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A historically inadequate 2021 crop in North America; record-low carry-over stocks; related price increases in crude oil, natural gas & coal pitted against firm global demand for both feed and malting quality barley – all give rise to higher raw material costs in malt production. Indications from growers and the grain commodity market are that these factors will carry over into 2022 pricing, and perhaps beyond that.
The short supply of malting quality grain in North America creates incentive for commercial malting and brewing companies to import needs from EU and Australia to fill supply gaps until 2022 crop is harvested.
Important to note, the combination of historically high wheat prices and projected record low ending barley stocks have compelled the malting and brewing industry to offer barley contracts to growers at 40-50% above recent price levels to increase acres, replenish barley inventories and work to reestablish a supply-demand balance.
The American Malting Barley Association (AMBA) reported last week that overall barley production in the US is down 31% to 2.6 million tons (MMT) from the 2020 total of 3.7 MMT. The average yield per acre was down nearly 22% over last year’s. The poor harvest results were due to excessively hot and dry weather patterns in many regions throughout the growing season.
Making the situation even more precarious, US barley stocks on September 1, 2021 are 25% down from the same date, 2020.
All wheat production totaled approximately 45 MMT in 2021, down 10 percent from the 2020 total of 50 MMT. Oat production was estimated at a record low of 0.614 MMT, down 39% from 2020.
US Barley Production, USDA-NASS-Agriculture Statistics Board, 9/30/21:
Statistics-Canada estimates Canada’s barley production at about 7.1 MMT – a 31% drop over last year, and the lowest production in seven years. Some industry experts express doubt that the final crop will reach even this level. Barley stocks are forecasted to fall 33%, to 8 MMT, a record low.
Elevated proteins related to the dry conditions will compel the malting industry to relax their barley protein specifications, in order to fill demand.
Harvest rains across much of the US and Canadian prairies has created pre-sprout conditions in some regions, which will impact germinations as well as safe storage of grains across the industry. Overall shortages of malting-quality barley has the North American industry looking at imports from the EU and/or Australia to fill supply gaps until the 2022 crop is harvested.
European barley crop results were better than North America, but fell short of mid-season estimates due to challenging harvest conditions. Yields per acre and test weight average are lower than average years, and overall quality combined with unusually high export demand for feed and malting quality will put pressure on maltsters to lower their expectations for parameters such as protein and plumpness.
With a solid crop underway, optimistic weather predictions and a 30% increase in planted acres, expectations are that Argentina will become a top supplier of malting and feed barley to China in the new crop year, as Australia is still embargoed there. Argentina also continues to ship substantial quantities to their South American neighbors.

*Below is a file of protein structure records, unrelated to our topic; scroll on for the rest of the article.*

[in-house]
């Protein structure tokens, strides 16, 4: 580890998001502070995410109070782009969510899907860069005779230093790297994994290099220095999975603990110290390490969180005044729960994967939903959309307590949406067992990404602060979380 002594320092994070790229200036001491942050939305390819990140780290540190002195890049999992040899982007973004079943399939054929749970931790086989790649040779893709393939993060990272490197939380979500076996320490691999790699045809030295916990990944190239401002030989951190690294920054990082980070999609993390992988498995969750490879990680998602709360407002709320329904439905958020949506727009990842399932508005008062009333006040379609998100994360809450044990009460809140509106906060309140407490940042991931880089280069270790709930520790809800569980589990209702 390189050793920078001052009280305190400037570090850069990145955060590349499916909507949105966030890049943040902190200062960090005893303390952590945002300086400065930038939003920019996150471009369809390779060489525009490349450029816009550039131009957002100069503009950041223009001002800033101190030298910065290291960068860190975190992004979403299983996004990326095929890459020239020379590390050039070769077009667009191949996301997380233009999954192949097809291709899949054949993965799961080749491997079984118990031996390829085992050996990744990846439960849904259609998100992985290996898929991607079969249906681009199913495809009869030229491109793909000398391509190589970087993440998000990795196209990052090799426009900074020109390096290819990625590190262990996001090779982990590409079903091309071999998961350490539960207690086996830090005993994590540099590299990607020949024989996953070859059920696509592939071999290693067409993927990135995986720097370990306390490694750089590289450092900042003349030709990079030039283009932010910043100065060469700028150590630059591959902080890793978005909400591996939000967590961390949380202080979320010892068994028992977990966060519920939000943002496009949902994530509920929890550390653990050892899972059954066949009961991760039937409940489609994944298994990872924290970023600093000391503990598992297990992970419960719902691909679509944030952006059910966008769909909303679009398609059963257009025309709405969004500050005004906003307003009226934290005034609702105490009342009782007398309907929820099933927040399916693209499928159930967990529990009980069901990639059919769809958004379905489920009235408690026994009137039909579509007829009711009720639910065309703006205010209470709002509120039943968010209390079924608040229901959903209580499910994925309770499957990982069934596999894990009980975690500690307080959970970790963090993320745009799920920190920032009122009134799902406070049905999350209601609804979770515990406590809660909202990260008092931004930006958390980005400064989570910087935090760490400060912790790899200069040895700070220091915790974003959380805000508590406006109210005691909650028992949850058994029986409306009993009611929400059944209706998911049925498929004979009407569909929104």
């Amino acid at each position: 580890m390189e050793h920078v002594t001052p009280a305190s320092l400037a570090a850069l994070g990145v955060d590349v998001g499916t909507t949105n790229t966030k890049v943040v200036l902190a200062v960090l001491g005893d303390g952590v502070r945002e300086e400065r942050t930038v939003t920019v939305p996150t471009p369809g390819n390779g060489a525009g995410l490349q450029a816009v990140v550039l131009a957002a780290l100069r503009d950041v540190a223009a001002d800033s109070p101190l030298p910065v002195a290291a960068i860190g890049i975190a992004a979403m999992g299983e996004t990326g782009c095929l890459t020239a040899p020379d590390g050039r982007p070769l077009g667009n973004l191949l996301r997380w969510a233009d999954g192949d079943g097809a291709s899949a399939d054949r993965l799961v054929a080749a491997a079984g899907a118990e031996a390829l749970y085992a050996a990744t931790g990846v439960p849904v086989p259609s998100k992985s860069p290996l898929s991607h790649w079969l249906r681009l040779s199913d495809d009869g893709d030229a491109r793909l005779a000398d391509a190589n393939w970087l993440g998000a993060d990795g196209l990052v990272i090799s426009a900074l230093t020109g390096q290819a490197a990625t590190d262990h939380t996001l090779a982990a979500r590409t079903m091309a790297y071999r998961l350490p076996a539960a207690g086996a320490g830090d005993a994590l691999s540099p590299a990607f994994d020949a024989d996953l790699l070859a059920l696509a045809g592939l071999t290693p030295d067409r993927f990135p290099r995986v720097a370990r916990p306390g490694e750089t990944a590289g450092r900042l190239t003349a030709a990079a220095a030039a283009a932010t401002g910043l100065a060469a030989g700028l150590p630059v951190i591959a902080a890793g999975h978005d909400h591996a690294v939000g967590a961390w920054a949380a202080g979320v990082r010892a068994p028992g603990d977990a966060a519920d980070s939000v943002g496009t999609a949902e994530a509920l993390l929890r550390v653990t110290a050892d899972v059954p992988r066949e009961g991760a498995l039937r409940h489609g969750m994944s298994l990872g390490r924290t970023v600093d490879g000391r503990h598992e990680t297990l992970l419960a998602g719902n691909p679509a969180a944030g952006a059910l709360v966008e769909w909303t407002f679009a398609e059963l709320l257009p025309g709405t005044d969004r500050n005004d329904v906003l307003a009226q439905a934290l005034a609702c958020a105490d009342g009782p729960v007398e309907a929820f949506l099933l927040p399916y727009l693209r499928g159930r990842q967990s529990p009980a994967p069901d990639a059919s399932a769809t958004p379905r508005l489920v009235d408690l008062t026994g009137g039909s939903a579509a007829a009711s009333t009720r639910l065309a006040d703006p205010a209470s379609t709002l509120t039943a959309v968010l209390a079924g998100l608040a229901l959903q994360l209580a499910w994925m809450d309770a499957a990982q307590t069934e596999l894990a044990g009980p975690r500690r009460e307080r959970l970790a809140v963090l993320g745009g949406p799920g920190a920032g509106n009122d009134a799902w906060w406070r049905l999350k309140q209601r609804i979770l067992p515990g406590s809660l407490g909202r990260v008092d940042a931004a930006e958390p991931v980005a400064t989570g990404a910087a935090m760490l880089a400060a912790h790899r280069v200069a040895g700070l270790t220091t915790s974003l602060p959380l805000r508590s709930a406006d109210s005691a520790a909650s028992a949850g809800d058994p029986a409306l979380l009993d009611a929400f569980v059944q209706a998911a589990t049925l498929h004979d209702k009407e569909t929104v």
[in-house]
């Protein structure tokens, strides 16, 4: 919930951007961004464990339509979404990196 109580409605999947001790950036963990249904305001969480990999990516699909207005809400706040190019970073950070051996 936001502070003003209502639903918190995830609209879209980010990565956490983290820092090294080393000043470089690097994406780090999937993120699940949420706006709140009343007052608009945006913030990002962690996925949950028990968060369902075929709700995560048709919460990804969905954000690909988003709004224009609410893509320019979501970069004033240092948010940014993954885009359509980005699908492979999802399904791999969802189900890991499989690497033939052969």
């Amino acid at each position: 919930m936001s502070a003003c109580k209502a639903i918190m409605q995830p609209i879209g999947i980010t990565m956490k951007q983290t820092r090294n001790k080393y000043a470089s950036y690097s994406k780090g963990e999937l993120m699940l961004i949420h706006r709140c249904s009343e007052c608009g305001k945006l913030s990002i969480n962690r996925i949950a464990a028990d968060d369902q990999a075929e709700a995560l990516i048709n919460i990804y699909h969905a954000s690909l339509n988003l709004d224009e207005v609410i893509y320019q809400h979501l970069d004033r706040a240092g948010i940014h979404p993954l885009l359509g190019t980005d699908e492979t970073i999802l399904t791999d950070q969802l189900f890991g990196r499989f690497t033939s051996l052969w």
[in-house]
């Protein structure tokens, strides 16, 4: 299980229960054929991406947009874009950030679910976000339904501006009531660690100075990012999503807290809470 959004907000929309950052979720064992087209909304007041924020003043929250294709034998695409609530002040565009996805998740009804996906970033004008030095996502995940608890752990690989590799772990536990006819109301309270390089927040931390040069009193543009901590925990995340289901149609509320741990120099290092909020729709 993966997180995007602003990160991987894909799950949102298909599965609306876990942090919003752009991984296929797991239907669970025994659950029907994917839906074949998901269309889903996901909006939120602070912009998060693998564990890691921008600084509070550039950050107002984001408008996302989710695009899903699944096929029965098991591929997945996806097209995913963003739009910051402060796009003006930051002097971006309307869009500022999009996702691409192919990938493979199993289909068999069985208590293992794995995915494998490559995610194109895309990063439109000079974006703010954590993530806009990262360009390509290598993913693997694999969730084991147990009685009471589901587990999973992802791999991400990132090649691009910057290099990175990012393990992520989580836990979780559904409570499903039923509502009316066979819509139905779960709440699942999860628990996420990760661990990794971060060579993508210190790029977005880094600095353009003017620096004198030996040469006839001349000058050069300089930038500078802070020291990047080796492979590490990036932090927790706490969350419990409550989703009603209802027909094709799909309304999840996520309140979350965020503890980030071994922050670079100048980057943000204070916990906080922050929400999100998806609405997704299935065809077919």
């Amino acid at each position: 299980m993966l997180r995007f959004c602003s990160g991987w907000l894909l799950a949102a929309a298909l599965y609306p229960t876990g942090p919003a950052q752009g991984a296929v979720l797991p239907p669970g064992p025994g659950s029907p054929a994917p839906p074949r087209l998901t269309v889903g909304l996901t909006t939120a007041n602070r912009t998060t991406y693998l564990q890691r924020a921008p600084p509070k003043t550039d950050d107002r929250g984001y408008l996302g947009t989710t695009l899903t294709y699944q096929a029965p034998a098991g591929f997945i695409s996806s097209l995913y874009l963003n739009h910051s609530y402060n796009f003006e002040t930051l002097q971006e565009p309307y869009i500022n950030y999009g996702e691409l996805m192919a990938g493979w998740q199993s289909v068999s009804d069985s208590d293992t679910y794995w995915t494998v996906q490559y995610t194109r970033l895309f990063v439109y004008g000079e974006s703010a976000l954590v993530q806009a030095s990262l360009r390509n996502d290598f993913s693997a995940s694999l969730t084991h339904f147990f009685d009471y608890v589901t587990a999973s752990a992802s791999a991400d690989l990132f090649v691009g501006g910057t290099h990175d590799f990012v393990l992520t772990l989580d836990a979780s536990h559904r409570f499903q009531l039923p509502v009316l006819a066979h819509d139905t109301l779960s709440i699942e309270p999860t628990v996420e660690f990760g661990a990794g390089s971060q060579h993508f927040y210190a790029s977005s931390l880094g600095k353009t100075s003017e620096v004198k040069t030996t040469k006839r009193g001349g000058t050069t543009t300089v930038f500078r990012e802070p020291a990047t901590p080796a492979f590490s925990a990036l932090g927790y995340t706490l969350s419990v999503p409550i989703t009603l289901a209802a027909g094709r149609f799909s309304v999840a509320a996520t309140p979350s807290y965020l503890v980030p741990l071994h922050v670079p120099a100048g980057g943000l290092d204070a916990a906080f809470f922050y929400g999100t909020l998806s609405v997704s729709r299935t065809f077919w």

With estimates for a healthy harvest approaching 13 MMT, Australia has ramped up non-China malting barley exports in several South American countries.
Both Argentina and Australia look to be in strong positions to take advantage of export opportunities throughout the global feed and malting barley trade, as the supply-demand imbalance continues to play out.
Pictured above: Derek Heersink, Square Peg Brewery Co-owner and Barley Grower, Monte Vista, CO
As can be derived from the above US production chart, Colorado seeded slightly less, but harvested the same total acreage of barley in 2021, compared to 2020. Overall in Colorado, yield and production were both down approximately 30%.
The graphics below, also from USDA-NASS, illustrate the impact of weather on barley and wheat quality in Colorado – with the Good/Excellent category dropping dramatically in barley, and less so in winter wheat when compared to the last four years. As with our winter 2-row barley crop in Delmarva (see below), winter crops (wheat and barley alike) harvest months earlier than spring crops, thus avoiding weather risks that can materialize in late harvest months of August-October.
In the San Luis Valley (our primary source for barley and wheat), we saw better than average grain quality compared against other Colorado and North American results. We did see the impact of high temperatures and hail that resulted in lower-than-average test weight and plumps. From the samples we have seen, protein is up this year averaging close to 11, test weight down averaging around 49, plumps are closer to 90 than 95 in the past.
As summarized in the mid-season crop report, the Delaware-Maryland-Virginia (Delmarva) region’s two row winter barley crop was safely in the bins before excessive heat, dryness and badly-timed rainstorms scuttled much of the North American northern tier barley crop. Early harvest and avoidance of high-risk growing months is one of the primary benefits of two row winter malting barley varieties.
Yields from the winter barley crop were average, proteins were slightly higher: we expect a range of 10.5-11.5 this year. Test weights were down slightly compared to last year, which could correspond to lower extract levels. We are beginning new crop malt trials, and will see preliminary results in the next couple of weeks.